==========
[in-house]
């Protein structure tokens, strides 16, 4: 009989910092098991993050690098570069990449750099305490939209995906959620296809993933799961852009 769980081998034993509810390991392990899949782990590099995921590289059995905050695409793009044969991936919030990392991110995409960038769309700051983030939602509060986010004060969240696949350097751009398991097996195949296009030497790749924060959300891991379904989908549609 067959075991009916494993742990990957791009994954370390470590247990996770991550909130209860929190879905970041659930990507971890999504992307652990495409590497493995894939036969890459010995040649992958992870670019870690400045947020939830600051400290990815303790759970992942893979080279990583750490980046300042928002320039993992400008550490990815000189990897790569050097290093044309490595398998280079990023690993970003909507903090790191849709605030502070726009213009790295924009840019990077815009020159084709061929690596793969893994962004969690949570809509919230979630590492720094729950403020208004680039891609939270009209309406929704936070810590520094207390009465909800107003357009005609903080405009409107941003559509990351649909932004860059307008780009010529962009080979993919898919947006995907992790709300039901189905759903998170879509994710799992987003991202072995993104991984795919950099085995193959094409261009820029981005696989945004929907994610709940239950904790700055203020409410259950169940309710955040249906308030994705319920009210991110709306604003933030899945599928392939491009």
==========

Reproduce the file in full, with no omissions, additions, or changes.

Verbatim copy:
[in-house]
């Protein structure tokens, strides 16, 4: 009989910092098991993050690098570069990449750099305490939209995906959620296809993933799961852009 769980081998034993509810390991392990899949782990590099995921590289059995905050695409793009044969991936919030990392991110995409960038769309700051983030939602509060986010004060969240696949350097751009398991097996195949296009030497790749924060959300891991379904989908549609 067959075991009916494993742990990957791009994954370390470590247990996770991550909130209860929190879905970041659930990507971890999504992307652990495409590497493995894939036969890459010995040649992958992870670019870690400045947020939830600051400290990815303790759970992942893979080279990583750490980046300042928002320039993992400008550490990815000189990897790569050097290093044309490595398998280079990023690993970003909507903090790191849709605030502070726009213009790295924009840019990077815009020159084709061929690596793969893994962004969690949570809509919230979630590492720094729950403020208004680039891609939270009209309406929704936070810590520094207390009465909800107003357009005609903080405009409107941003559509990351649909932004860059307008780009010529962009080979993919898919947006995907992790709300039901189905759903998170879509994710799992987003991202072995993104991984795919950099085995193959094409261009820029981005696989945004929907994610709940239950904790700055203020409410259950169940309710955040249906308030994705319920009210991110709306604003933030899945599928392939491009």